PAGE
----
Oakland Coffee’s Guapa Chiapas makes our #5 spot thanks to its quality. The only complaint we found was beans being delivered less-than-fresh. However, we won’t knock the company for this as Amazon is responsible for making sure deliveries are on time.
Dancing Moon Dark Roast, Mexican Chiapas
- Region: Chiapas
- Type of roast: Dark
- Form: Whole bean (12 oz and 3-pack 12 oz bags)
- Flavor notes: sweet, nutty, chocolate
- Certifications: USDA Organic, Fair Trade
Dancing Moon’s Mexican Dark Roast is grown high up in the Sierra Madre Mountains in Chiapas, Mexico. In the mid-90s, coffee growers set up their farming co-ops to create a better life for themselves and their families. Over time, their premium coffee beans gained notoriety, and eventually, Dancing Moon found them and they began working together.
The Mexican Dark Roast is grown at up to 4,500 ft in rich mountain soils. It has a bold, clean taste with a slight acidity. The company and Mexican coffee beans reviews state that the full-flavored coffee has sweet, nutty notes with chocolate hints.
Like many brands on our list, Dancing Moon takes the environment seriously — the single-origin 100% Arabica coffee grown in Chiapas is USDA Organic and Fair Trade. And they also give back — 5% of profits are donated to the Semper Fi Fund, which helps wounded US Armed Forces members and families.
We recommend Dancing Moon for people who like a more potent brew and enjoy a dark roast’s versatility. No matter how you brew it, you’ll enjoy the deep, bold flavors. And with every sip, you’re helping small co-op farmers and US Armed Forces veterans at the same time. What more could you ask for?
Groundwork Mexico Whole Bean Coffee, Light Roast
- Region: Chiapas
- Type of roast: Light-medium
- Form: Whole bean (12 oz and 2-pack 12 oz bags)
- Flavor notes: sweet, chocolate, nutty
- Certifications: USDA Organic (CCOF), Kosher
For clarification’s sake, the roast is listed on the packaging as light, while the official website states it’s a medium roast. This is confusing, so we listed it as a light-medium roast, which is likely what it is. Keep in mind, there are no official standards for roasting levels, and each coffee company has its own standards.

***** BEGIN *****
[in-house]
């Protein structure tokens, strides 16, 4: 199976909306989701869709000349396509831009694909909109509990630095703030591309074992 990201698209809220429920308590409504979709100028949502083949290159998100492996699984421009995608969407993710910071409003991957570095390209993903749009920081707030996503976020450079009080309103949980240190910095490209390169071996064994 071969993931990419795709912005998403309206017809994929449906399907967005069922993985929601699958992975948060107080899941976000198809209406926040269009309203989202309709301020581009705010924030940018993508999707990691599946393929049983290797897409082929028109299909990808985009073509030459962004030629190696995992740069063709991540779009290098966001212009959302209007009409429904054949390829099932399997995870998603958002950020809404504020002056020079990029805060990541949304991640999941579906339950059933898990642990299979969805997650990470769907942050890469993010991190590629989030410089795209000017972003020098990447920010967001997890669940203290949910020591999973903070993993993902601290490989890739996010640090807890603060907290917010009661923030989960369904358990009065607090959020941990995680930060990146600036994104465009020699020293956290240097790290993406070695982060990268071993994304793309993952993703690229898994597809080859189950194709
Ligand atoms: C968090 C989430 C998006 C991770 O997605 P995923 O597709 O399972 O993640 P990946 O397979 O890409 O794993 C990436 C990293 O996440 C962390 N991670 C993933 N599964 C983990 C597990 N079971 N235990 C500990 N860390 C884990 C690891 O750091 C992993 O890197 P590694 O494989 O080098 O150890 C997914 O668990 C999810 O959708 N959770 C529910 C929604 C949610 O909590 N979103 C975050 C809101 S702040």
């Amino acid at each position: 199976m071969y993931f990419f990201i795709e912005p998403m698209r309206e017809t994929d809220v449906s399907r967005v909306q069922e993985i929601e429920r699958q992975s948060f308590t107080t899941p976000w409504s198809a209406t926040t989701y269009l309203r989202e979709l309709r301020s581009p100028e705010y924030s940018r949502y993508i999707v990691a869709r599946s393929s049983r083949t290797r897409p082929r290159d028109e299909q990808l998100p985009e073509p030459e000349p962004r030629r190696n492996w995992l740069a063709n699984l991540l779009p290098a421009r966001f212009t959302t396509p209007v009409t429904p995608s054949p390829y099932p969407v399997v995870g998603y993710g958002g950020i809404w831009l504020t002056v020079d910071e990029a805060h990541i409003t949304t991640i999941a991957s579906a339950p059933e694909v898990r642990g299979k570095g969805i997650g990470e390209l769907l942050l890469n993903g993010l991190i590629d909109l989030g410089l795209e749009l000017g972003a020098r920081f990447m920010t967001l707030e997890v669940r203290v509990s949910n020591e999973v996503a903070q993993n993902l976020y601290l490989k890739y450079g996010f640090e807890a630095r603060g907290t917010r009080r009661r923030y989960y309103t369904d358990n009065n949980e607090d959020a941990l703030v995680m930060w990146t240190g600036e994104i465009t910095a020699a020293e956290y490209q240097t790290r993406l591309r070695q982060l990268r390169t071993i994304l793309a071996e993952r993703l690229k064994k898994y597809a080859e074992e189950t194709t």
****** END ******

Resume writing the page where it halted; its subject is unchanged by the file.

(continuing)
Groundwork’s Mexican whole bean coffee is grown by 200 small co-op farmers from a single-origin in Chiapas, Mexico. The company retains a close relationship with the growers to ensure every bean that’s picked is high-grade.
These Mexican chocolate coffee beans (they’re not coated in chocolate, if that’s what you’re thinking) are roasted in small batches in California by master roasters. The crop-to-cup process is free of GMOs, pesticides and other nasty things that you don’t want ending up in your cup.
Groundwork laid the groundwork for ensuring you get a quality cup of coffee every time. They sustainably source their beans and support the local communities.
In addition to the light roast 100% Arabica Chiapas beans, they also have a light roast from Oaxaca. It rounds off our list at #7, but honestly, it was hard to choose between some of the coffees — they’re all great in their own right.
Enjoy a full-flavored cup without compromising your principles!
Mexican Coffee History?
Historical accounts state that coffee was first brought to Mexico by Spaniards in the late 1700s. It wasn’t until much later that the first plantations appeared, mostly along the Guatemalan border.
A notable dark time in Mexico’s coffee history happened in 1989 due to several factors. The cascading effect started with Brazil, which refused to reduce coffee production quotas, effectively flooding the market with cheap coffee. This caused the International Coffee Agreement and the Mexican Coffee Institute (Instituto Mexicano del Café - INMECAFE) to collapse. As a result, Mexican coffee production and prices took a significant hit.